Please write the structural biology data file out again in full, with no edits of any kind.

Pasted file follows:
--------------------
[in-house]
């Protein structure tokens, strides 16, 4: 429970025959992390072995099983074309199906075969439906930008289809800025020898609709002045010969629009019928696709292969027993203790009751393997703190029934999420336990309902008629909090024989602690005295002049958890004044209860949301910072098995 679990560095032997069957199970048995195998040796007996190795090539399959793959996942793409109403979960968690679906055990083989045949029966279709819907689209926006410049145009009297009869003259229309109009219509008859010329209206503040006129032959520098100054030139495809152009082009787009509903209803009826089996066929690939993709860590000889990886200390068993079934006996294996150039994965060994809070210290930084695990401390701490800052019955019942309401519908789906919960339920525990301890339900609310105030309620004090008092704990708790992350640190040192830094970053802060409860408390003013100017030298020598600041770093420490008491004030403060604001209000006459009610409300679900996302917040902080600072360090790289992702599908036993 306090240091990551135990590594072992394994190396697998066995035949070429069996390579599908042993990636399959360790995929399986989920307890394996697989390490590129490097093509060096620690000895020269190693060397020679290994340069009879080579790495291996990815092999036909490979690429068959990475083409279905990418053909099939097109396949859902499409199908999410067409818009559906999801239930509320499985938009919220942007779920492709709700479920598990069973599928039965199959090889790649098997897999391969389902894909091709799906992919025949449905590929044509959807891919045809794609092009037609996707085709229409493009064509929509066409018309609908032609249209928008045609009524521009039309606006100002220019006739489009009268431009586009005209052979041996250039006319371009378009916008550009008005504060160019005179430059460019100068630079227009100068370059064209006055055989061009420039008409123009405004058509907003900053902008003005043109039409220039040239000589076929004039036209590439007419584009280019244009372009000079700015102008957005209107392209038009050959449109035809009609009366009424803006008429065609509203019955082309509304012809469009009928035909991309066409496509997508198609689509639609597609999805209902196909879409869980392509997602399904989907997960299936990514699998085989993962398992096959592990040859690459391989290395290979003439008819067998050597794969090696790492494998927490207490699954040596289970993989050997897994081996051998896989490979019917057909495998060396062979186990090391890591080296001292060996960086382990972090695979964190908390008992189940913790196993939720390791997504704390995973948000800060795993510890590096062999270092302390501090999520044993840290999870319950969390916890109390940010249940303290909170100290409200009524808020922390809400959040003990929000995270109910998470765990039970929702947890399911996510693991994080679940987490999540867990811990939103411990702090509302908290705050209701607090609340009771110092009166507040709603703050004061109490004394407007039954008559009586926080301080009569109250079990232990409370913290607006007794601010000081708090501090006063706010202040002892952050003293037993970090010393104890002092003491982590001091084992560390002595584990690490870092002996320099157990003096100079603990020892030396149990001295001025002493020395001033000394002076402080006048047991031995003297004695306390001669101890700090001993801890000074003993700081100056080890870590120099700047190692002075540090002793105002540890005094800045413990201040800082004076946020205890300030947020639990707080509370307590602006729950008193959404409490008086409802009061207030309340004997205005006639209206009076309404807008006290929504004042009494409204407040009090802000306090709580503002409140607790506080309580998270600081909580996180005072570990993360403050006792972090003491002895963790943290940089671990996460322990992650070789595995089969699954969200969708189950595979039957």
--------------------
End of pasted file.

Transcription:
[in-house]
């Protein structure tokens, strides 16, 4: 429970025959992390072995099983074309199906075969439906930008289809800025020898609709002045010969629009019928696709292969027993203790009751393997703190029934999420336990309902008629909090024989602690005295002049958890004044209860949301910072098995 679990560095032997069957199970048995195998040796007996190795090539399959793959996942793409109403979960968690679906055990083989045949029966279709819907689209926006410049145009009297009869003259229309109009219509008859010329209206503040006129032959520098100054030139495809152009082009787009509903209803009826089996066929690939993709860590000889990886200390068993079934006996294996150039994965060994809070210290930084695990401390701490800052019955019942309401519908789906919960339920525990301890339900609310105030309620004090008092704990708790992350640190040192830094970053802060409860408390003013100017030298020598600041770093420490008491004030403060604001209000006459009610409300679900996302917040902080600072360090790289992702599908036993 306090240091990551135990590594072992394994190396697998066995035949070429069996390579599908042993990636399959360790995929399986989920307890394996697989390490590129490097093509060096620690000895020269190693060397020679290994340069009879080579790495291996990815092999036909490979690429068959990475083409279905990418053909099939097109396949859902499409199908999410067409818009559906999801239930509320499985938009919220942007779920492709709700479920598990069973599928039965199959090889790649098997897999391969389902894909091709799906992919025949449905590929044509959807891919045809794609092009037609996707085709229409493009064509929509066409018309609908032609249209928008045609009524521009039309606006100002220019006739489009009268431009586009005209052979041996250039006319371009378009916008550009008005504060160019005179430059460019100068630079227009100068370059064209006055055989061009420039008409123009405004058509907003900053902008003005043109039409220039040239000589076929004039036209590439007419584009280019244009372009000079700015102008957005209107392209038009050959449109035809009609009366009424803006008429065609509203019955082309509304012809469009009928035909991309066409496509997508198609689509639609597609999805209902196909879409869980392509997602399904989907997960299936990514699998085989993962398992096959592990040859690459391989290395290979003439008819067998050597794969090696790492494998927490207490699954040596289970993989050997897994081996051998896989490979019917057909495998060396062979186990090391890591080296001292060996960086382990972090695979964190908390008992189940913790196993939720390791997504704390995973948000800060795993510890590096062999270092302390501090999520044993840290999870319950969390916890109390940010249940303290909170100290409200009524808020922390809400959040003990929000995270109910998470765990039970929702947890399911996510693991994080679940987490999540867990811990939103411990702090509302908290705050209701607090609340009771110092009166507040709603703050004061109490004394407007039954008559009586926080301080009569109250079990232990409370913290607006007794601010000081708090501090006063706010202040002892952050003293037993970090010393104890002092003491982590001091084992560390002595584990690490870092002996320099157990003096100079603990020892030396149990001295001025002493020395001033000394002076402080006048047991031995003297004695306390001669101890700090001993801890000074003993700081100056080890870590120099700047190692002075540090002793105002540890005094800045413990201040800082004076946020205890300030947020639990707080509370307590602006729950008193959404409490008086409802009061207030309340004997205005006639209206009076309404807008006290929504004042009494409204407040009090802000306090709580503002409140607790506080309580998270600081909580996180005072570990993360403050006792972090003491002895963790943290940089671990996460322990992650070789595995089969699954969200969708189950595979039957």